The role of financial accounting in today's business environment is undeniably important. The information provided by accountants can have major influences over a number of different people and parties, from a firm's management team, to an external investor. Here in the UK, we have a large and complex stock market system as well as broad based community of investors. As such, it is vital that the profession be properly regulated and monitored.
The fundamental principle upon which all UK regulation is based, is that accountants should be constantly striving to 'provide a true and fair view' to any interested parties. Traditionally, accounting regulations have been formulated loosely around the main principles of accounting, such as the prudence convention, the going concern convention, etc. This approach to accounting regulation did however leave the actual methods of application of these conventions up to the preparers of the financial information.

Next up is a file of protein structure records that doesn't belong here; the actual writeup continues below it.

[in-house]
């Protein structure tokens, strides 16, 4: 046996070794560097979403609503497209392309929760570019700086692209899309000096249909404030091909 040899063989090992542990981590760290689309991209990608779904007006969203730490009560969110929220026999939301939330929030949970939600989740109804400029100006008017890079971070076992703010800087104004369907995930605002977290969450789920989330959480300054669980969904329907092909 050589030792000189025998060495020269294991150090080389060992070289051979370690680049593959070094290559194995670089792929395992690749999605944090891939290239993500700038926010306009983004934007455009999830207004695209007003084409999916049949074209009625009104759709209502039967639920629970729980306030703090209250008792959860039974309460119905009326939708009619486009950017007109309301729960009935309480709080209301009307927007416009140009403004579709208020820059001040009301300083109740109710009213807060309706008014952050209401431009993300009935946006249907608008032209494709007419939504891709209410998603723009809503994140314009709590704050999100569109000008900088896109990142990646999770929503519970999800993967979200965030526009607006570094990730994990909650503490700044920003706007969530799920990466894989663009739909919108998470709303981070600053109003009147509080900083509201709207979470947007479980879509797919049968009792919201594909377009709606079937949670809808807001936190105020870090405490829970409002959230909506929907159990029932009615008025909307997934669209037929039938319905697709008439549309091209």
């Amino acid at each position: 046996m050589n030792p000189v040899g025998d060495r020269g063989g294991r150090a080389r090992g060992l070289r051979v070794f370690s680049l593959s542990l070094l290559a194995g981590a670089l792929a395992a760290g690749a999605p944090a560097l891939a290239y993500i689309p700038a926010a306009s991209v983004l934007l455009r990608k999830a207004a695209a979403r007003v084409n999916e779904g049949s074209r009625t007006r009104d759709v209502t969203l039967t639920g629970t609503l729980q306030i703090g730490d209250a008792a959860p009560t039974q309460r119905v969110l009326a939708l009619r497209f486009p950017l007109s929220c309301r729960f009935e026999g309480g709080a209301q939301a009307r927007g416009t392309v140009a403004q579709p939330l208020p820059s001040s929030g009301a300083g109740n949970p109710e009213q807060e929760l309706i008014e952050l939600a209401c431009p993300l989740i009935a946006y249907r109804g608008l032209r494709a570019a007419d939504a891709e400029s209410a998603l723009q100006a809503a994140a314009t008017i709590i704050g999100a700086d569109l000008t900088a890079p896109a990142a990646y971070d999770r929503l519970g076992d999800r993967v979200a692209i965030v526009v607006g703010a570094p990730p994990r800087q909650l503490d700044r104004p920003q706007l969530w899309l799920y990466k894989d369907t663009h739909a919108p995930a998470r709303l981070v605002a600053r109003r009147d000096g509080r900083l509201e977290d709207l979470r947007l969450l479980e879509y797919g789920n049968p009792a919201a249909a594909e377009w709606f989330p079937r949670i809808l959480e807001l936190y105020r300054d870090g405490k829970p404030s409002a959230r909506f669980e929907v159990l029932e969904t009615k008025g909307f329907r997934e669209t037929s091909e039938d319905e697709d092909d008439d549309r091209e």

In 1970, the accounting profession establish its own self regulated body - this was the Accounting Standards Steering Committee (ASSC).
There were a number of reasons why the body was set up, however it was done primarily as a reaction to a number of financial scandals in the 1960s. Other influences included the establishment of similar bodies in the USA, as well as the threat of governmental influence on the accounting profession, which nobody wanted.
The ASSC later became known as simply the ASC (Accounting Standards Committee), but not before issuing a number (25 in all) of 'Statements of Standard Accounting Practice' (SSAP). These statements were designed to act as the fundamental underpinnings of accounting practice in the UK. The statements, whilst mostly accepted across the industry, did however come for their fair share of criticism. The lack of enforceability, as well as inconsistencies amongst the standards ultimately resulted in the downfall of...